BSL-4 is a standard that only applies to laboratories, the same standards aren't necessarily applied to clinical environments, and in the case of Ebola are major overkill.
I mostly agree, but I'd still expect strict precautions to be taken to prevent the mixing of
clean and contaminated environments. That includes not taking contaminated objects (suits,
gloves, whatever) out of the containment area.
Ebola can't travel through the air, so positive pressure suits aren't appropriate, and they still have to be taken on and off, and that's when health workers seem to get infected.
So WhyTF are they taking off undecontaminated gear?
People who "test positive" for Ebola are not contagious, only people who have symptoms are, and they can only pass the disease through contact with bodily fluids -- this usually implies touch, since hemorrhagic fevers cause people to give off all kinds of gross effluent, but it's just not like a "virus" one gets from casual contact, like, say, rubella.
And still somebody got infected. Somebody who knew they were dealing with an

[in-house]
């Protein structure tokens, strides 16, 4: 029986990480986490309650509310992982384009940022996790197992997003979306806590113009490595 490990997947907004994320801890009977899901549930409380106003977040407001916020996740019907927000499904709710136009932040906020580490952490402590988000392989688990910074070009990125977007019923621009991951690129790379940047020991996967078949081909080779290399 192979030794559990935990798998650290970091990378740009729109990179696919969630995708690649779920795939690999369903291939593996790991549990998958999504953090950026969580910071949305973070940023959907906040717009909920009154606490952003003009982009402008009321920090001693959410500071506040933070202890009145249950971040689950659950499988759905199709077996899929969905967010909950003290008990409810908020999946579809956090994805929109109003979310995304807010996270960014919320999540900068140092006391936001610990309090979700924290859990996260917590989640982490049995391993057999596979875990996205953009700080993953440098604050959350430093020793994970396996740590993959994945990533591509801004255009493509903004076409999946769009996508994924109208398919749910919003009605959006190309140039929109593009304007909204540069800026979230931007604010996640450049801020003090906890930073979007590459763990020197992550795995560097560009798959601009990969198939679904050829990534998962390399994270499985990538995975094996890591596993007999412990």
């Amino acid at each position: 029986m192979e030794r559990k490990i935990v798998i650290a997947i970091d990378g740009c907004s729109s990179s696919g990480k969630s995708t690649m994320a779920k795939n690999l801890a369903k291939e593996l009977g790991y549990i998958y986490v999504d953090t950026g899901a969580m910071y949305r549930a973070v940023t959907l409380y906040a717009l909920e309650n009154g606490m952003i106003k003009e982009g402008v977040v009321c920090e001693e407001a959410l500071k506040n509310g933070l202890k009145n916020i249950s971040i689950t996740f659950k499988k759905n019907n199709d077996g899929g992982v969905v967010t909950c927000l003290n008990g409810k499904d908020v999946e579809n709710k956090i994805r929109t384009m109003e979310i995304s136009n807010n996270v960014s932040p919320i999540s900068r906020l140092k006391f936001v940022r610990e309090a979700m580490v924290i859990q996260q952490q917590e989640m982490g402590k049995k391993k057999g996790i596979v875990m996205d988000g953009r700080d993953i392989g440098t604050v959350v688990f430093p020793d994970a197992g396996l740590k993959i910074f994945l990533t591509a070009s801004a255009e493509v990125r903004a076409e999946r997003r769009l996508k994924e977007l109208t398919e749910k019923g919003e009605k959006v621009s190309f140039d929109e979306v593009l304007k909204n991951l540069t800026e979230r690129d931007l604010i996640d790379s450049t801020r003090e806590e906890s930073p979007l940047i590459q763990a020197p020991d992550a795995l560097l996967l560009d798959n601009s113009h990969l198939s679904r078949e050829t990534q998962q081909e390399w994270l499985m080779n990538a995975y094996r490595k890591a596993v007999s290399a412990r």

and lethal disease. This should never have happened. You're not making me feel better about the
competence of those involved.
The fact is, Ebola isn't that contagious -- HIV is more virulent, and these two are nothing compared to the influenza or SARS. It's bad that health workers can get it, but this is still one person, so on a completely epidemiological basis it's really not a big deal. Characterizing a single case as somehow indicative of the safety of these procedures is sensationalism.
Well, yes and no. I'm not really concerned about it "getting out". And while it's obviously not enough
for proper statistics, it's more than enough for concern for the health workers: How many people were
treating this patient? 10-20?
That makes for a 5-10% infection rate amongst people who knew what they were dealing with, in a supposedly
first-rate facility in a highly developed country. And the infection happened despite Ebola "not being that contagious".